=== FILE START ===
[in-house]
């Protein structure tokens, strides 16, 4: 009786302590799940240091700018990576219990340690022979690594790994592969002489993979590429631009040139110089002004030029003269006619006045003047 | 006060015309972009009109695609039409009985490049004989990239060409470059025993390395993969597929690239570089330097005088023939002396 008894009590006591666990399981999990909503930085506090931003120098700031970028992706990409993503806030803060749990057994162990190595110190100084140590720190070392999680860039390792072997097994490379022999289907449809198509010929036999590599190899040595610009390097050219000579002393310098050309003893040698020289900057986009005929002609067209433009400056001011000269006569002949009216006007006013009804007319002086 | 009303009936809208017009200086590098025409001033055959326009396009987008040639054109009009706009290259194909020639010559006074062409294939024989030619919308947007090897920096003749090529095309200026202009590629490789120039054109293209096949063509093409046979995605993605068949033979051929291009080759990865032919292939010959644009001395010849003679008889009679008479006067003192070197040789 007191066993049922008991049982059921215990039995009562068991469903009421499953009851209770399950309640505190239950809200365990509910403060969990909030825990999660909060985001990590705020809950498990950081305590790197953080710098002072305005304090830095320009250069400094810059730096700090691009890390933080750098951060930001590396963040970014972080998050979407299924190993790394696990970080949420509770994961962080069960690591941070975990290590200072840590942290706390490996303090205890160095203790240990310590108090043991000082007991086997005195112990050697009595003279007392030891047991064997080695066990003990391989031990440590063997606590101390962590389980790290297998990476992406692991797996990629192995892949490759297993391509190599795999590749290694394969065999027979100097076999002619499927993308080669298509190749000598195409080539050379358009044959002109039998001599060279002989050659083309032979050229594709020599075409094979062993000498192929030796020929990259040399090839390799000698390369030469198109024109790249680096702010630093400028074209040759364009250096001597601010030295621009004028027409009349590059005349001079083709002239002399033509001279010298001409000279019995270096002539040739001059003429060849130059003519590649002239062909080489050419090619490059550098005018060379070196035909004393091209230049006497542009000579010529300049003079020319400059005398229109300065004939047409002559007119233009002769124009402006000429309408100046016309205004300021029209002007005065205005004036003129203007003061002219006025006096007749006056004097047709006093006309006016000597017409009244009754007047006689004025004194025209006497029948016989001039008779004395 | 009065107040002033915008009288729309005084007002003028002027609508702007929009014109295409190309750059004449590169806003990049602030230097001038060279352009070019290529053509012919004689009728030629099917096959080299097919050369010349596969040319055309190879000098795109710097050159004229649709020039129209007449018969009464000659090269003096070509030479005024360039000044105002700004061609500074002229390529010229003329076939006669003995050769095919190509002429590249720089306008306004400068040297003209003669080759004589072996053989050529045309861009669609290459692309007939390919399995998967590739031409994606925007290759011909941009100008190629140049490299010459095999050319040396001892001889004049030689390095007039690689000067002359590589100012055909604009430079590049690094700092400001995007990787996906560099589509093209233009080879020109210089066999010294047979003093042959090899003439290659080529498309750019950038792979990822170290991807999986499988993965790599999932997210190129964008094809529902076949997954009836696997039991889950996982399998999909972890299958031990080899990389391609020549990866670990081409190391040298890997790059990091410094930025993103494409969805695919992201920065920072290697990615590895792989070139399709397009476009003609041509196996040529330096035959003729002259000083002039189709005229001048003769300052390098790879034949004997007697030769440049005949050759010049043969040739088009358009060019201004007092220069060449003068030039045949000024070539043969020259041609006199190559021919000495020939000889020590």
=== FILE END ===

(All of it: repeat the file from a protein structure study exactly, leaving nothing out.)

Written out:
[in-house]
């Protein structure tokens, strides 16, 4: 009786302590799940240091700018990576219990340690022979690594790994592969002489993979590429631009040139110089002004030029003269006619006045003047 | 006060015309972009009109695609039409009985490049004989990239060409470059025993390395993969597929690239570089330097005088023939002396 008894009590006591666990399981999990909503930085506090931003120098700031970028992706990409993503806030803060749990057994162990190595110190100084140590720190070392999680860039390792072997097994490379022999289907449809198509010929036999590599190899040595610009390097050219000579002393310098050309003893040698020289900057986009005929002609067209433009400056001011000269006569002949009216006007006013009804007319002086 | 009303009936809208017009200086590098025409001033055959326009396009987008040639054109009009706009290259194909020639010559006074062409294939024989030619919308947007090897920096003749090529095309200026202009590629490789120039054109293209096949063509093409046979995605993605068949033979051929291009080759990865032919292939010959644009001395010849003679008889009679008479006067003192070197040789 007191066993049922008991049982059921215990039995009562068991469903009421499953009851209770399950309640505190239950809200365990509910403060969990909030825990999660909060985001990590705020809950498990950081305590790197953080710098002072305005304090830095320009250069400094810059730096700090691009890390933080750098951060930001590396963040970014972080998050979407299924190993790394696990970080949420509770994961962080069960690591941070975990290590200072840590942290706390490996303090205890160095203790240990310590108090043991000082007991086997005195112990050697009595003279007392030891047991064997080695066990003990391989031990440590063997606590101390962590389980790290297998990476992406692991797996990629192995892949490759297993391509190599795999590749290694394969065999027979100097076999002619499927993308080669298509190749000598195409080539050379358009044959002109039998001599060279002989050659083309032979050229594709020599075409094979062993000498192929030796020929990259040399090839390799000698390369030469198109024109790249680096702010630093400028074209040759364009250096001597601010030295621009004028027409009349590059005349001079083709002239002399033509001279010298001409000279019995270096002539040739001059003429060849130059003519590649002239062909080489050419090619490059550098005018060379070196035909004393091209230049006497542009000579010529300049003079020319400059005398229109300065004939047409002559007119233009002769124009402006000429309408100046016309205004300021029209002007005065205005004036003129203007003061002219006025006096007749006056004097047709006093006309006016000597017409009244009754007047006689004025004194025209006497029948016989001039008779004395 | 009065107040002033915008009288729309005084007002003028002027609508702007929009014109295409190309750059004449590169806003990049602030230097001038060279352009070019290529053509012919004689009728030629099917096959080299097919050369010349596969040319055309190879000098795109710097050159004229649709020039129209007449018969009464000659090269003096070509030479005024360039000044105002700004061609500074002229390529010229003329076939006669003995050769095919190509002429590249720089306008306004400068040297003209003669080759004589072996053989050529045309861009669609290459692309007939390919399995998967590739031409994606925007290759011909941009100008190629140049490299010459095999050319040396001892001889004049030689390095007039690689000067002359590589100012055909604009430079590049690094700092400001995007990787996906560099589509093209233009080879020109210089066999010294047979003093042959090899003439290659080529498309750019950038792979990822170290991807999986499988993965790599999932997210190129964008094809529902076949997954009836696997039991889950996982399998999909972890299958031990080899990389391609020549990866670990081409190391040298890997790059990091410094930025993103494409969805695919992201920065920072290697990615590895792989070139399709397009476009003609041509196996040529330096035959003729002259000083002039189709005229001048003769300052390098790879034949004997007697030769440049005949050759010049043969040739088009358009060019201004007092220069060449003068030039045949000024070539043969020259041609006199190559021919000495020939000889020590």